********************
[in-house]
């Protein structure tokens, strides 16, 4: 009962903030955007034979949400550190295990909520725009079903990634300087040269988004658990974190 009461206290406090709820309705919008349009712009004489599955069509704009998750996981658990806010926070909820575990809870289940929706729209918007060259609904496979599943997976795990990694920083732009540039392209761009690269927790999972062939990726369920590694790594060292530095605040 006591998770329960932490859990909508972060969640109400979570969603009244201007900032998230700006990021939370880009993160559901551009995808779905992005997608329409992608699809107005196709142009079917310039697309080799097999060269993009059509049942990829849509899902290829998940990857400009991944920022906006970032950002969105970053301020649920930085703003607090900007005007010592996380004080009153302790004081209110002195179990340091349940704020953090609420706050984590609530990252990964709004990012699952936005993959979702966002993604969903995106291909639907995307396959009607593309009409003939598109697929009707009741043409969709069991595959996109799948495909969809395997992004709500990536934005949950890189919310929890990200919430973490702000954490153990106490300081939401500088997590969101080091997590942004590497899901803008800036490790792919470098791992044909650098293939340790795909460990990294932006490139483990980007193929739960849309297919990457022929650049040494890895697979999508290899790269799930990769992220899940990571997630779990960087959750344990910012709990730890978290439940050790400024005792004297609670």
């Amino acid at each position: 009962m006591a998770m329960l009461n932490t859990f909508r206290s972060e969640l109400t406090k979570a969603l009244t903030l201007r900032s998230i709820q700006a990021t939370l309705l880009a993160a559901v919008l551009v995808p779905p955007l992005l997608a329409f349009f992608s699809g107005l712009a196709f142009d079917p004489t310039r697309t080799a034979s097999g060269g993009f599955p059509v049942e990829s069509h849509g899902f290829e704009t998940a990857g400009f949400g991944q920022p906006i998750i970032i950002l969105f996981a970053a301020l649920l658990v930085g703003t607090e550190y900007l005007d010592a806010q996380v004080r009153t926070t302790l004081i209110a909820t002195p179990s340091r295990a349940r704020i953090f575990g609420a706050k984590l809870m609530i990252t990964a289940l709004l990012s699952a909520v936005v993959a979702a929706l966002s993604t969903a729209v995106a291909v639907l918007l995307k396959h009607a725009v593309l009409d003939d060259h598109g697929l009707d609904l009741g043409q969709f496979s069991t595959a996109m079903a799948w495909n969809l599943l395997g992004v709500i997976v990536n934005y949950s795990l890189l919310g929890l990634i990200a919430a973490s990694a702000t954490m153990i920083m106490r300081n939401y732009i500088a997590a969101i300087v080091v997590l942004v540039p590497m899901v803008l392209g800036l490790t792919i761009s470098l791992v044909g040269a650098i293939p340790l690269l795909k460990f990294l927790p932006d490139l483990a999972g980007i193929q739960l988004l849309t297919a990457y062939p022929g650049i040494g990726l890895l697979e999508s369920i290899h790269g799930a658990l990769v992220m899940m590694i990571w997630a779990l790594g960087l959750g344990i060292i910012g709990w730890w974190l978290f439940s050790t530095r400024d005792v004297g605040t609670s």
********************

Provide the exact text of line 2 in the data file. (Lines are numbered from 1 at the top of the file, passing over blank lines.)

């Protein structure tokens, strides 16, 4: 009962903030955007034979949400550190295990909520725009079903990634300087040269988004658990974190 009461206290406090709820309705919008349009712009004489599955069509704009998750996981658990806010926070909820575990809870289940929706729209918007060259609904496979599943997976795990990694920083732009540039392209761009690269927790999972062939990726369920590694790594060292530095605040 006591998770329960932490859990909508972060969640109400979570969603009244201007900032998230700006990021939370880009993160559901551009995808779905992005997608329409992608699809107005196709142009079917310039697309080799097999060269993009059509049942990829849509899902290829998940990857400009991944920022906006970032950002969105970053301020649920930085703003607090900007005007010592996380004080009153302790004081209110002195179990340091349940704020953090609420706050984590609530990252990964709004990012699952936005993959979702966002993604969903995106291909639907995307396959009607593309009409003939598109697929009707009741043409969709069991595959996109799948495909969809395997992004709500990536934005949950890189919310929890990200919430973490702000954490153990106490300081939401500088997590969101080091997590942004590497899901803008800036490790792919470098791992044909650098293939340790795909460990990294932006490139483990980007193929739960849309297919990457022929650049040494890895697979999508290899790269799930990769992220899940990571997630779990960087959750344990910012709990730890978290439940050790400024005792004297609670």